Michigan’s recently enacted teacher pension reform received more praise this week when Moody’s Investor Services gave the legislative effort a “credit positive” review, citing reduced taxpayer risks for future employees as its reasoning for the finding, referring to the fact that new teachers in Michigan will be in either a defined contribution retirement plan (with no taxpayer risks) or a defined benefit plan with 50/50 cost-sharing on potential future unfunded liabilities.
According to Moody’s:
The [reform] is credit positive for the state and participating local governments in the Michigan Public Schools Employee Retirement System (MPSERS) because these governments will no longer carry the entire burden of investment performance risk for new employee pensions.
The Moody’s assessment is consistent with a similar finding last year after overwhelming voter approval of Arizona’s Proposition 124, a key element of that state’s 2016 public safety pension reform effort:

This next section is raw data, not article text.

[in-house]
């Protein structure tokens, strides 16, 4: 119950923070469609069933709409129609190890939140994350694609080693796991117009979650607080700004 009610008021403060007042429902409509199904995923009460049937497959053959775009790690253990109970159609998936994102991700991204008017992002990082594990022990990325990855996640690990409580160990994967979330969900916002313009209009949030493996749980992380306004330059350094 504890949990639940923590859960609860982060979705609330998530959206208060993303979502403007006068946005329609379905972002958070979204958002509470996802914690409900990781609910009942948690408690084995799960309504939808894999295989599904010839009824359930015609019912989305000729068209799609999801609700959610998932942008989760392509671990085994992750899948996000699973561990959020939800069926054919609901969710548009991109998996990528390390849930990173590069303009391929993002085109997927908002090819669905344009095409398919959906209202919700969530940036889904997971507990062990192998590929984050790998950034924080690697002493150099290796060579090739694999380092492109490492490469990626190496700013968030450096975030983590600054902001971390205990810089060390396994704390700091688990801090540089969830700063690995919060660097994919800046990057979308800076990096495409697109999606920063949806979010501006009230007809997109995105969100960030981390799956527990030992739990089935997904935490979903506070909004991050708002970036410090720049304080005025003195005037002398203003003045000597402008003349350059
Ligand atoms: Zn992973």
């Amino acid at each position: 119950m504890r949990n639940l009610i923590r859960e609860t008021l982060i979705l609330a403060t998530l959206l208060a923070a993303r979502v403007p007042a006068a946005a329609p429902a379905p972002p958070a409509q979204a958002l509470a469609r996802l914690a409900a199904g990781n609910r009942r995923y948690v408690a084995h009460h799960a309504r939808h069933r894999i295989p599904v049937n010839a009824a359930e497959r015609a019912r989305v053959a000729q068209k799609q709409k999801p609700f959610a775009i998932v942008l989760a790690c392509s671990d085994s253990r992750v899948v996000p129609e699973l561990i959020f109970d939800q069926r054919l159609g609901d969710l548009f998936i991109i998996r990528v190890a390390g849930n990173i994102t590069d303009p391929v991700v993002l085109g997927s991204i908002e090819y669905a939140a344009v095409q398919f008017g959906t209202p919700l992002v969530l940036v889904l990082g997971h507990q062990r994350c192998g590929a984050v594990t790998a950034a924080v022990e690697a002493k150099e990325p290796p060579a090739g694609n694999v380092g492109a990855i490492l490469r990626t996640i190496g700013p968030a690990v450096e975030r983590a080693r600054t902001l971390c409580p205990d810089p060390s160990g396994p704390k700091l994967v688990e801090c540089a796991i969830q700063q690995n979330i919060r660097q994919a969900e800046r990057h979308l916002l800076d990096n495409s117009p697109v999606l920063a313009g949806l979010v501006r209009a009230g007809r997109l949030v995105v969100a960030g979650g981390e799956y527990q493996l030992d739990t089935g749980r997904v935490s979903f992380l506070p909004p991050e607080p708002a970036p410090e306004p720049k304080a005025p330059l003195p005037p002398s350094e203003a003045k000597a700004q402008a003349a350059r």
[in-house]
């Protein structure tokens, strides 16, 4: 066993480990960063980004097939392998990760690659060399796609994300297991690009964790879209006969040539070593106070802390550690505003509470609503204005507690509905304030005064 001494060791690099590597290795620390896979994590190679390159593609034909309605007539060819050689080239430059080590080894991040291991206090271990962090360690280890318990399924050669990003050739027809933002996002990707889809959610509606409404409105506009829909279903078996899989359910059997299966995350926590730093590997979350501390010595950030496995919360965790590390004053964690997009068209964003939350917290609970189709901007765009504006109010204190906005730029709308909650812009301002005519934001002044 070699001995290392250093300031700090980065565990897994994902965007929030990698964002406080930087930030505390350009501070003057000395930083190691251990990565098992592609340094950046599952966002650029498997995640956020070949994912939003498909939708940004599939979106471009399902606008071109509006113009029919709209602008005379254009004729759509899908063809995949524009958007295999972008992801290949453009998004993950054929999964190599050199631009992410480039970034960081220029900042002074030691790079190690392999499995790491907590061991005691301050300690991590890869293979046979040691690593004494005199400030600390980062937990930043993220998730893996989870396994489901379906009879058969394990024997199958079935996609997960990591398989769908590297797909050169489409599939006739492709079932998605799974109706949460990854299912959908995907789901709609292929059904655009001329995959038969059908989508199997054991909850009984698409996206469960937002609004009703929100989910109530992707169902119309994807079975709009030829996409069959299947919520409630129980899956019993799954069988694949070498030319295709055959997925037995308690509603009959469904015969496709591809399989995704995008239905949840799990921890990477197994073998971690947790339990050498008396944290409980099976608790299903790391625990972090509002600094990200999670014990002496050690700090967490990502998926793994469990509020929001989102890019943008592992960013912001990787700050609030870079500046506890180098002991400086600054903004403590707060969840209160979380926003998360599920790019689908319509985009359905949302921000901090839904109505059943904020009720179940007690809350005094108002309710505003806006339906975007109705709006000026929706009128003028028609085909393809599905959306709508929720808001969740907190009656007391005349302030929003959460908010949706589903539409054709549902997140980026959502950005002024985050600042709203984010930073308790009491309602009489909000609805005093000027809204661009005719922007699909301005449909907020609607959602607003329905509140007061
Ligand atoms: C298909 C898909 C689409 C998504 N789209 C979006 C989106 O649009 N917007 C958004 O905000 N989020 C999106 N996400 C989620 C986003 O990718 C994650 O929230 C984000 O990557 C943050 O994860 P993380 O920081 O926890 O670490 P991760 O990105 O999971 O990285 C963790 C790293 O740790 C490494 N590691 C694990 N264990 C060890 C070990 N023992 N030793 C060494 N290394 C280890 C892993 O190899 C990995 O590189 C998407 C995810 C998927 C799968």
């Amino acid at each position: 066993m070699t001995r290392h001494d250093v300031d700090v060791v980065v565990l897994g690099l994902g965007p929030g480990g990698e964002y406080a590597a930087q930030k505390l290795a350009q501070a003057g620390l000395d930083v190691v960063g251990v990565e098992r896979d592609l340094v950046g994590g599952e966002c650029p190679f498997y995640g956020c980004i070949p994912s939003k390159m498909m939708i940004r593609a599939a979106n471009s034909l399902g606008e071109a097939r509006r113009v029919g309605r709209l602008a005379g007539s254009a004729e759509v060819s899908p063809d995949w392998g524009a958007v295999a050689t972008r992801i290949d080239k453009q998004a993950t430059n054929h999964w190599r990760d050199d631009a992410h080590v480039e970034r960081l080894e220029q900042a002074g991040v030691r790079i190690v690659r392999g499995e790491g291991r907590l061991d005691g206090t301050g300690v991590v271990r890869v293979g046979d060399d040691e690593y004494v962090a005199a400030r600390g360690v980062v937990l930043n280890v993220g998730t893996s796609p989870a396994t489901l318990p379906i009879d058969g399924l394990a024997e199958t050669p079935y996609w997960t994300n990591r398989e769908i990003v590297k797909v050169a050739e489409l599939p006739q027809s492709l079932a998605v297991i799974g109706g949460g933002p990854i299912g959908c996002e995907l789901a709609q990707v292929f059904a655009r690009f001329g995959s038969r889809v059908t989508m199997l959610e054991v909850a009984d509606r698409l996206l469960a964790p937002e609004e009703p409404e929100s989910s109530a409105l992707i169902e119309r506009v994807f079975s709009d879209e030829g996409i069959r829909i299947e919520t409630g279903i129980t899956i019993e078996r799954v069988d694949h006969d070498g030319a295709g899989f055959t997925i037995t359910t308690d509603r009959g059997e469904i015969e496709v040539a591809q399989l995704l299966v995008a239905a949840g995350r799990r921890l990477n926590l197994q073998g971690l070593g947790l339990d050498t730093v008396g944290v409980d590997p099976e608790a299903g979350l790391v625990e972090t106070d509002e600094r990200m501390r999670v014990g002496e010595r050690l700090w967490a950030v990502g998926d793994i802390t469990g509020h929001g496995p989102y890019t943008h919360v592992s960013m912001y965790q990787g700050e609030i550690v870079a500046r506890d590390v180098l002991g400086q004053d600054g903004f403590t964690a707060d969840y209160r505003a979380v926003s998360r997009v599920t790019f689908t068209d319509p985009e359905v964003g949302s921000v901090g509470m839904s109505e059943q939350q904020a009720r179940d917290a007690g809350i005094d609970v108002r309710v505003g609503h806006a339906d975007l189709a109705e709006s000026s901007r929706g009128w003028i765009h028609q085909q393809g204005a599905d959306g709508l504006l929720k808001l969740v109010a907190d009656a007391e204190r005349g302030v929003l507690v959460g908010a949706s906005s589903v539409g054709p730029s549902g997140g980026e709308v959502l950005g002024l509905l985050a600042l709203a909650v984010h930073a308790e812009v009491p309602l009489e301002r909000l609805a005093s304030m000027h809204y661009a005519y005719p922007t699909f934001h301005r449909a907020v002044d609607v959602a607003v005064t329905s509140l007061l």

Approval of [Proposition 124] is credit positive for Arizona and its local governments because it will replace PBIs, which were unfunded benefit increases, with more predictable cost-of-living adjustments (COLAs) that will be funded as part of ongoing plan costs.
The Pension Integrity Project at Reason Foundation is proud to have been part of developing both of these pension reform efforts that have been viewed positively from a state credit rating perspective. Read more about Michigan’s MPSERS reform here and Arizona’s public safety pension reforms here and here.
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